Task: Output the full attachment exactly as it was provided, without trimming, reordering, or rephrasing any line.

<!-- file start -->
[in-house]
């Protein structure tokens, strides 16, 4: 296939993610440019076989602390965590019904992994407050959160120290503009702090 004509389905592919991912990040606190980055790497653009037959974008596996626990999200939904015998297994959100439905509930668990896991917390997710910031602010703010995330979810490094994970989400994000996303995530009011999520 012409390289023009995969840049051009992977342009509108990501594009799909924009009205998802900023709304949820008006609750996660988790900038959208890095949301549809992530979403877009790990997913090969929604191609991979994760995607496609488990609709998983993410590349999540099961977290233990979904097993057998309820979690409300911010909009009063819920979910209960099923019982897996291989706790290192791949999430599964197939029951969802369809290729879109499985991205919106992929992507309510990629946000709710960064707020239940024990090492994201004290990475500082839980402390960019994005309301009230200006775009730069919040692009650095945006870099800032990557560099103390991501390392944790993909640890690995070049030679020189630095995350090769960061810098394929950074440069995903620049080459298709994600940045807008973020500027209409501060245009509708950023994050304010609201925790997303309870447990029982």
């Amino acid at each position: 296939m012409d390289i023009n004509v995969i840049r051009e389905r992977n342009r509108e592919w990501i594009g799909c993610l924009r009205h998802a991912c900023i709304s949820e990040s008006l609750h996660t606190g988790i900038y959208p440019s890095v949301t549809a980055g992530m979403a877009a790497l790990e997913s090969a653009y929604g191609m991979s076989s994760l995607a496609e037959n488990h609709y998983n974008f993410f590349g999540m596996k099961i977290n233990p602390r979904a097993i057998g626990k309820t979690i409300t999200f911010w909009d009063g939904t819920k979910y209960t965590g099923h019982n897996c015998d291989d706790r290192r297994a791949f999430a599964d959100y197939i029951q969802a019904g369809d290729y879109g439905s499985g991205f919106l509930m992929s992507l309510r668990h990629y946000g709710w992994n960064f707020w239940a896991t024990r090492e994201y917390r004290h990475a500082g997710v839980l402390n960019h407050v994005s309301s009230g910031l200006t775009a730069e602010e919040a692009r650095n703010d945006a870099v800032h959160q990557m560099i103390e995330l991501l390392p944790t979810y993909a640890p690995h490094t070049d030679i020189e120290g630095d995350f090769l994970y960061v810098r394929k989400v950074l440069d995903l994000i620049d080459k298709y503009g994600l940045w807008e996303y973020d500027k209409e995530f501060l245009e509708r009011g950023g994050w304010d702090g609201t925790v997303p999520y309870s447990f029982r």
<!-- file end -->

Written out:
[in-house]
């Protein structure tokens, strides 16, 4: 296939993610440019076989602390965590019904992994407050959160120290503009702090 004509389905592919991912990040606190980055790497653009037959974008596996626990999200939904015998297994959100439905509930668990896991917390997710910031602010703010995330979810490094994970989400994000996303995530009011999520 012409390289023009995969840049051009992977342009509108990501594009799909924009009205998802900023709304949820008006609750996660988790900038959208890095949301549809992530979403877009790990997913090969929604191609991979994760995607496609488990609709998983993410590349999540099961977290233990979904097993057998309820979690409300911010909009009063819920979910209960099923019982897996291989706790290192791949999430599964197939029951969802369809290729879109499985991205919106992929992507309510990629946000709710960064707020239940024990090492994201004290990475500082839980402390960019994005309301009230200006775009730069919040692009650095945006870099800032990557560099103390991501390392944790993909640890690995070049030679020189630095995350090769960061810098394929950074440069995903620049080459298709994600940045807008973020500027209409501060245009509708950023994050304010609201925790997303309870447990029982």
């Amino acid at each position: 296939m012409d390289i023009n004509v995969i840049r051009e389905r992977n342009r509108e592919w990501i594009g799909c993610l924009r009205h998802a991912c900023i709304s949820e990040s008006l609750h996660t606190g988790i900038y959208p440019s890095v949301t549809a980055g992530m979403a877009a790497l790990e997913s090969a653009y929604g191609m991979s076989s994760l995607a496609e037959n488990h609709y998983n974008f993410f590349g999540m596996k099961i977290n233990p602390r979904a097993i057998g626990k309820t979690i409300t999200f911010w909009d009063g939904t819920k979910y209960t965590g099923h019982n897996c015998d291989d706790r290192r297994a791949f999430a599964d959100y197939i029951q969802a019904g369809d290729y879109g439905s499985g991205f919106l509930m992929s992507l309510r668990h990629y946000g709710w992994n960064f707020w239940a896991t024990r090492e994201y917390r004290h990475a500082g997710v839980l402390n960019h407050v994005s309301s009230g910031l200006t775009a730069e602010e919040a692009r650095n703010d945006a870099v800032h959160q990557m560099i103390e995330l991501l390392p944790t979810y993909a640890p690995h490094t070049d030679i020189e120290g630095d995350f090769l994970y960061v810098r394929k989400v950074l440069d995903l994000i620049d080459k298709y503009g994600l940045w807008e996303y973020d500027k209409e995530f501060l245009e509708r009011g950023g994050w304010d702090g609201t925790v997303p999520y309870s447990f029982r």